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61-70 of 245 (218 videos, 27 articles)

Su Jun Yi Yong Chun White Crane Pattern

Added 01-Jan-2007

With visible energy and passion, the young Su Jun Yi demonstrates a long white crane pattern as taught to him by his father, Su Ying Han. Su Jun Yi has been learning white crane for over 20 years himself, and this pattern indicates he has been no slouch. Each strike is fast, springy and distinct, each movement clear and precise and throughout the pattern, his stance is there to support the upper body movements. This is possibly one of the best patterns we have released on Wushu Scholar to date. Filmed in Yong Chun, Fujian, December 2004.

7.8MB, 1m39sec, 1.29

Master Su Performs Yong Chun White Crane

Added 01-Jan-2007

Master Su performs an advanced pattern from Yong Chun white crane style. The pattern is performed with poise and a visible balance between hard and soft, as white crane should be, and in the background his students look on with palpable attention. At the beginning of the video, Master Su demonstrates the key elements of the Yong Chun white crane stance and footwork. Filmed in Yong Chun, Fujian, December 2004.

14.4MB, 3m19sec, 1.29

Wu Tai Chi Single Sword Pattern

Added 01-Jan-2007

Master Chen Guo Fu is a lifelong practitioner of the Wu/Hao Style of tai chi. It is the lesser known of the five government-recognised tai chi styles, having not reached the popularity of the Yang, Chen, Sun or Wu styles. Most martial styles emphasise a deep and long stance, whereas Wu style has an exceptionally upright and small step, and focusses on small movements to conserve energy. In the sword patterns, the sword is held lightly between thumb and forefinger to aid flow and changes of direction.

3.8MB, 0m55sec, 0.99

Article - Soft Weapons Editorial

Added 03-Dec-2006

In the arsenal of Chinese traditional weapons, hand held weapons are sub-divided into thee different types: long weapons, short weapons and soft weapons. This article completes the series of three which give an overview of each of these types in turn. Soft weapons are distinguished by their flexibility, which is achieved either by using a soft material like leather or rope, or by linking sections of harder materials together into a chain. The flexibility allows for a number of important advantages: these weapons are easy to carry and easy to conceal, they are light and manoeuvrable and are capable of striking at a great range.


Cangzhou 13 section Chain Whip

Added 03-Dec-2006

A different and more acrobatic variation on the Chain Whip pattern than that performed by Master Wang. Sun Zhi Wei is a younger man and so is able to throw more of his body into each movement. It is not difficult to see why the Chain Whip is such a popular weapon, particularly with young practitioners.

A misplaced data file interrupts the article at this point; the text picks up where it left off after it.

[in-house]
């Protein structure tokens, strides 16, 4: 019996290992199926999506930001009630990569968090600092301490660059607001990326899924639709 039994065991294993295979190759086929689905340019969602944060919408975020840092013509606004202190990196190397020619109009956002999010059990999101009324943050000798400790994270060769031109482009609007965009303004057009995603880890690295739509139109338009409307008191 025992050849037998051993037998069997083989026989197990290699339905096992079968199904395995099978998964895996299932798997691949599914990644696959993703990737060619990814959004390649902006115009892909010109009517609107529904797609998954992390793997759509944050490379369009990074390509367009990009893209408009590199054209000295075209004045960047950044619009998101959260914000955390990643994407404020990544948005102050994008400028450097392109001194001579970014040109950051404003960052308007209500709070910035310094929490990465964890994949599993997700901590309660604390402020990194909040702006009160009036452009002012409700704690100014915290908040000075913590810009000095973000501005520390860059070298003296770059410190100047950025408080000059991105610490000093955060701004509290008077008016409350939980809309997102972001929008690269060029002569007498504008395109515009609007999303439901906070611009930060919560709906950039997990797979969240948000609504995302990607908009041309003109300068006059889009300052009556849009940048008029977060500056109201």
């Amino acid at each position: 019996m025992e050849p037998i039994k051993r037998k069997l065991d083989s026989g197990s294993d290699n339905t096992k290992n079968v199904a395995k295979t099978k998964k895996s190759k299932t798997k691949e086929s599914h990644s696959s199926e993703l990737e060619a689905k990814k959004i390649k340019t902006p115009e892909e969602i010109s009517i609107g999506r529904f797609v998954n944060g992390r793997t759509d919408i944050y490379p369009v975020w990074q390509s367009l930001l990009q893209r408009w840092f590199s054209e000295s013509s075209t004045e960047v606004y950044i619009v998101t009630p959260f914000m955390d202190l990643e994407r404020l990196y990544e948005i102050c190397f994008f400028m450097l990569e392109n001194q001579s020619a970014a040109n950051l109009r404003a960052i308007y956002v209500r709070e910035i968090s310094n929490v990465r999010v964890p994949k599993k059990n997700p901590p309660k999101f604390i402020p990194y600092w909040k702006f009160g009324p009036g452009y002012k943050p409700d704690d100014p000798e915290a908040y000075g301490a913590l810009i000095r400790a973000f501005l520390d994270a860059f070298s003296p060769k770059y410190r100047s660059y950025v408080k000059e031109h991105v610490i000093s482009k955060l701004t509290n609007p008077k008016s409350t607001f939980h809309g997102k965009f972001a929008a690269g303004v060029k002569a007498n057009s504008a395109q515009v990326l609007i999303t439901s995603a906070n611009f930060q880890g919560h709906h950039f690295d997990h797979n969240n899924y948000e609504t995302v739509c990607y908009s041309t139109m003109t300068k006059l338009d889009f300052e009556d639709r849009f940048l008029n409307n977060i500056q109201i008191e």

7.1MB, 1m16sec, 1.29

Meteor Hammer

Added 03-Dec-2006

The Meteor Hammer is one of the most difficult weapons to master, as it requires total commitment to pull it off. When being used, the weapon is spun around under its own momentum and then spat out in a straight line to deliver a strike. The speed and momentum must never be lost, and the rope should not go slack or the weight attached to its end hit the floor (or yourself). Performed by Master Sun Shao Gang, Hebei Province, 2003.

6.0MB, 1m16sec, 1.29

Water Margin 3-Sectional Staff

Added 03-Dec-2006

Mastering a soft weapon like the three sectional staff indicates a stylist's dedication and depth. The recent Jet Li film Fearless portrayed Huo Yuan Jia using a three-sectional staff against a katana, showing brilliantly how effective the weapon can be in practised hands. Similarly, when his opponent attempts to use the weapon against Master Huo, we see how unwieldy it is in untrained hands. The three sectional staff is both a short and long range weapon as it can be folded and extended to suit the distance to your opponent.

7.0MB, 1m33sec, 1.29

Water Margin Chain Whip

Added 03-Dec-2006

The Chain Whip has become a popular demonstration weapon in Competition Wushu and when performed in that setting, it is often combined with highly acrobatic jumps and ground work movements. By comparison, Master Wang Li Sheng's pattern is a no nonsense demonstration of what the weapon itself can be capable of, when the fancy and not so useful stuff is stripped right down.

8.5MB, 2m02sec, 1.29

Yong Tai Tiger Style

Added 03-Dec-2006

The Yong Tai area is famous for its Tiger styles. Master Tang Dong Heng displays power and aggression, just what you'd expect from a tiger. The characteristic hand movements, rotations of the wrist during the opening moves and gripping all go towards strengthening the joints and muscles of the hand and forearm.

1.4MB, 0m41sec, 0.99

Jing Wu Monk Spade Pattern

Added 03-Dec-2006

The Monk Spade is a very heavy weapon originally carried by Buddhist Monks both as a weapon to protect themselves on long journeys and as a tool to help bury the dead. This Jing Wu stylist belies his age, twirling and tossing the weapon in the air as if it was made of plastic.

2.7MB, 0m59sec, 0.99